The Caribou Fire area on the Wild and Scenic South Fork Salmon River on the Klamath National Forest was logged the past few summers.  EPIC was able to get some of the best snag habitat saved for wildlife.  The Forest Service’s environmental analysis (EA) was replete with “Project Design Features” and “Best Management Practices” that were put in place to protect fisheries, hydrology, soils and wildlife.  However, after on-the-ground monitoring we discovered multiple inconsistencies between the EA and what is actually happening on the ground.

Countless mitigations were ignored.  The Forest Service severely failed to meet their promises, surveys for threatened and sensitive species were not completed, most all of the largest snags and large logs that were to remain standing or within the logged areas were removed, all of the hardwood snags were removed and sold as firewood, despite the requirement for it to remain on the landscape, riparian areas were logged and much of the work took place during rainy weather.

We were extremely disappointed to discover the broad swath of disparity separating the Caribou Project description from the reality of what actually has occurred in this Key watershed that, is critical for Salmon recovery.  Further, this project cost over $1.6 million dollars to plan, the contractor paid a less than $50,000 and did not make a profit, leaving taxpayers holding the bill for the destruction of their national forest.

To add insult to injury the Klamath National Forest is not being held accountable.  There is no recourse that can come to them aside from your public outcry.

Caribou Pre-Salvage

Caribou Pre-Salvage

Snags in Riparian Reserve.
Caribou Pre-Salvage

Caribou Pre-Salvage

Post-fire recovery in the Caribou.
Caribou Pre-Salvage

Caribou Pre-Salvage

Large snag marked for cut in the Caribou Salvage sale.
Caribou Pre-Salvage

Caribou Pre-Salvage

Two large snags marked to be cut alongside a recovering creek.
Caribou Pre-Salvage

Caribou Pre-Salvage

Native plants and insects return to burnt landscapes following fire.
Caribou Pre-Salvage

Caribou Pre-Salvage

Native birds such as this woodpecker take advantage of the post-fire landscape.
Caribou Pre-Salvage

Caribou Pre-Salvage

Seasonal ponds form in depressions caused by bears wallowing (rolling around) in the soil.
Caribou Pre-Salvage

Caribou Pre-Salvage

Caribou post-fire, pre-salvage logging implementation: Unit 8 and large snags
Caribou Pre-Salvage

Caribou Pre-Salvage

Caribou post-fire, pre-salvage logging implementation: Unit 8 and large snags
Caribou Pre-Salvage

Caribou Pre-Salvage

These four foot snags were saved by EPIC.
Caribou Post-Salvage

Caribou Post-Salvage

Post Salvage Logging: the hillsides along Caribou have been ravaged.
Caribou Post-Salvage

Caribou Post-Salvage

Unit 10 of the Caribou Salvage Sale. The hillside is left barren and desolate.
Caribou Post-Salvage

Caribou Post-Salvage

Post-Salavage Logging of Caribou's Unit 8.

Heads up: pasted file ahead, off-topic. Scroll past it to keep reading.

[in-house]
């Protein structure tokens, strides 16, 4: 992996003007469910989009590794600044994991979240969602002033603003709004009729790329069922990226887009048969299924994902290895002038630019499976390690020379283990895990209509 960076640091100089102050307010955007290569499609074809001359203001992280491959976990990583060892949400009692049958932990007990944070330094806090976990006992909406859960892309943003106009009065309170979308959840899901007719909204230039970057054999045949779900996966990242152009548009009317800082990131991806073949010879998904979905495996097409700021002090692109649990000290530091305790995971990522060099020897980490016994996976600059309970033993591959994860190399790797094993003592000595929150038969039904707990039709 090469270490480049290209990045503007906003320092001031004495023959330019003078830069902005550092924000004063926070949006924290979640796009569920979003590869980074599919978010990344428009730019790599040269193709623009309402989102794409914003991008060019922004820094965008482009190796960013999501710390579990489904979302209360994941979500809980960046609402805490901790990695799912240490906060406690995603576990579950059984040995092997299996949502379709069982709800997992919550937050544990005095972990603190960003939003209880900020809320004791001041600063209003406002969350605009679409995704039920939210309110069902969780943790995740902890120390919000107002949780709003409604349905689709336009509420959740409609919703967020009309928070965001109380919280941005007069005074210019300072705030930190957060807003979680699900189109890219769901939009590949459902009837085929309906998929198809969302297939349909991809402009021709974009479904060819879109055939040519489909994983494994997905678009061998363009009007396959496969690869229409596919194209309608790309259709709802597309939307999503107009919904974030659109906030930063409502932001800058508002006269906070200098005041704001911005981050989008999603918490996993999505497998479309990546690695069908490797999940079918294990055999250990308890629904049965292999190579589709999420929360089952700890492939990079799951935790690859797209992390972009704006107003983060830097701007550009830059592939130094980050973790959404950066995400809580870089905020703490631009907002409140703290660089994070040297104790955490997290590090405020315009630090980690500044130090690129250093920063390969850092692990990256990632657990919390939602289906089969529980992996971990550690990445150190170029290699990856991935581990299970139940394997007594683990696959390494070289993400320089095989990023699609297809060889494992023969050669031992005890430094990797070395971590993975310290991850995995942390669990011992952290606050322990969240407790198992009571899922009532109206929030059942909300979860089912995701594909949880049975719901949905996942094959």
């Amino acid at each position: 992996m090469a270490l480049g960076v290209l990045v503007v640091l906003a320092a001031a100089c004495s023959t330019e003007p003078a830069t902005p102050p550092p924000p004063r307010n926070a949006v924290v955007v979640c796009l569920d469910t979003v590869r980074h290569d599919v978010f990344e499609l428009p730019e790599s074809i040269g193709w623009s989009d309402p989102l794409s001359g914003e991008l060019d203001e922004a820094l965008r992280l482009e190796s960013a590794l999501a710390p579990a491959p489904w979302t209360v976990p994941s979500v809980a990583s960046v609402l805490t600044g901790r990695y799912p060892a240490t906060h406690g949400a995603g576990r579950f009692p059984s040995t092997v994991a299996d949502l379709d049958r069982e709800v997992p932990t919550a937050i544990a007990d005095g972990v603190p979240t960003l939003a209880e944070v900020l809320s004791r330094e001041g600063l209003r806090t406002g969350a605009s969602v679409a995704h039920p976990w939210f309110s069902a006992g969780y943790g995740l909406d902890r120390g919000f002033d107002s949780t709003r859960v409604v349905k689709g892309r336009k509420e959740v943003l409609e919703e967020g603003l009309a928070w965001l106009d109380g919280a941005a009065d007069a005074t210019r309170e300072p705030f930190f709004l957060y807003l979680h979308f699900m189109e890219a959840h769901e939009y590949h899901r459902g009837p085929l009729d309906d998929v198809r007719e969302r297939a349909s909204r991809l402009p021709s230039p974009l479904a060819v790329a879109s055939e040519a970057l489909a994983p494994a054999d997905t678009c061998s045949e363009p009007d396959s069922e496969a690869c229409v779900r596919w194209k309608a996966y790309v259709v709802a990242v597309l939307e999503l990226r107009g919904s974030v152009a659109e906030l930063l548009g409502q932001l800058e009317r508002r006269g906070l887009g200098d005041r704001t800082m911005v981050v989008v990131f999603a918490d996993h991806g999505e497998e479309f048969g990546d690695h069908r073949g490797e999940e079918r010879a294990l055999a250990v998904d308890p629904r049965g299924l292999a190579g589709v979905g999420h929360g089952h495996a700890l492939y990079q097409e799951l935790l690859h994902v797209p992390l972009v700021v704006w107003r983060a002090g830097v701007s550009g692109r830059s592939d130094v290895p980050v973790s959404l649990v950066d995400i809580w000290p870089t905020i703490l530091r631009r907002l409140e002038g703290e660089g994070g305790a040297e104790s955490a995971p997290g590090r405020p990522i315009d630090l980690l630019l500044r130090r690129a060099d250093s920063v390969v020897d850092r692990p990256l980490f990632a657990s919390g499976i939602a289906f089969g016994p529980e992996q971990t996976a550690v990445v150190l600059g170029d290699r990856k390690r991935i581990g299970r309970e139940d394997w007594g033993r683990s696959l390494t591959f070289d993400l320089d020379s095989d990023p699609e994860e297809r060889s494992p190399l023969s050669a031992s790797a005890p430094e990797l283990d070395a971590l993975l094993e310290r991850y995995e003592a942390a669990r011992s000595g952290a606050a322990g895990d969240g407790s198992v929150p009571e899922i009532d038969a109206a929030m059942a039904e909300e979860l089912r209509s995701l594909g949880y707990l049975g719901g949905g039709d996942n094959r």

Caribou Post-Salvage

Caribou Post-Salvage

Logging equipment leaking oil and fuel into the ground.
Caribou Post-Salvage

Caribou Post-Salvage

The non-merchantable timber is culled, rejected, and left to waste on the log landing.
Caribou Post-Salvage

Caribou Post-Salvage

Unit 10: the hillside is left barren and desolate.


				

Liquidation logging—The story of Green Diamond in Maple Creek

Tuesday, May 24th, 2011
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Green Diamond Resource Company (aka Simpson Timber) owns approximately 400,000 acres of highly valuable and productive redwood forest on the North Coast.  Despite the green-washing of the company name, the intensive and damaging logging practices of the old regime has not changed.  The Maple Creek watershed serves as a stark and grizzly example of intensive and systematic liquidation of forest resources as practiced by Green Diamond/Simpson.

Maple Creek is a perennial fish-bearing stream that drains to Big Lagoon, and then the Pacific Ocean. Maple Creek supports threatened populations of Coho and Chinook salmon, as well as anadramous Steelhead trout. The Maple Creek watershed has been subjected to a high and rate of very intense harvest over the last 13 years. The Maple Creek watershed totals 16,841 acres . According to Calfire’s GIS database of logging plans, between 1997 and 2009, 63 percent of the watershed has been logged. Over the next ten years, Green Diamond/Simpson plans to log 5,063 more acres, or 30 percent of the Maple Creek watershed.  This would bring the total logging in the watershed to 93 percent over a 23-year period.  Approximately 75 percent of the total logging over that time will be clearcutting.

The intensive and systematic liquidation of forest resources in the Maple Creek watershed left the watershed devoid of a variety of forest ages and types, and has resulted in the loss of habitat structure and complexity necessary to support the variety of wildlife that once inhabited the watershed.  In particular, the intensive rate of clearcutting in Maple Creek has lead to large-scale conversion of recovering forests to moonscapes and plantations. 

The Maple Creek watershed is just one of many examples of Green Diamond/Simpson’s overall management goals– intensive evenaged management that relies heavily on the application of clearcuts and herbicides, short forest stand rotations, and ultimately, forest liquidation. Public agencies such as the Department of Forestry (Cal Fire) and the Department of Fish and Game have utterly failed to uphold the law and applicable forest practices regulations in the context of the high rate and intensity of logging in the Maple Creek watershed.  These agencies have failed to enforce meaningful limits on logging rate and intensity in Maple Creek, resulting in the accumulation of logging impacts to fish, wildlife, streams, and forests.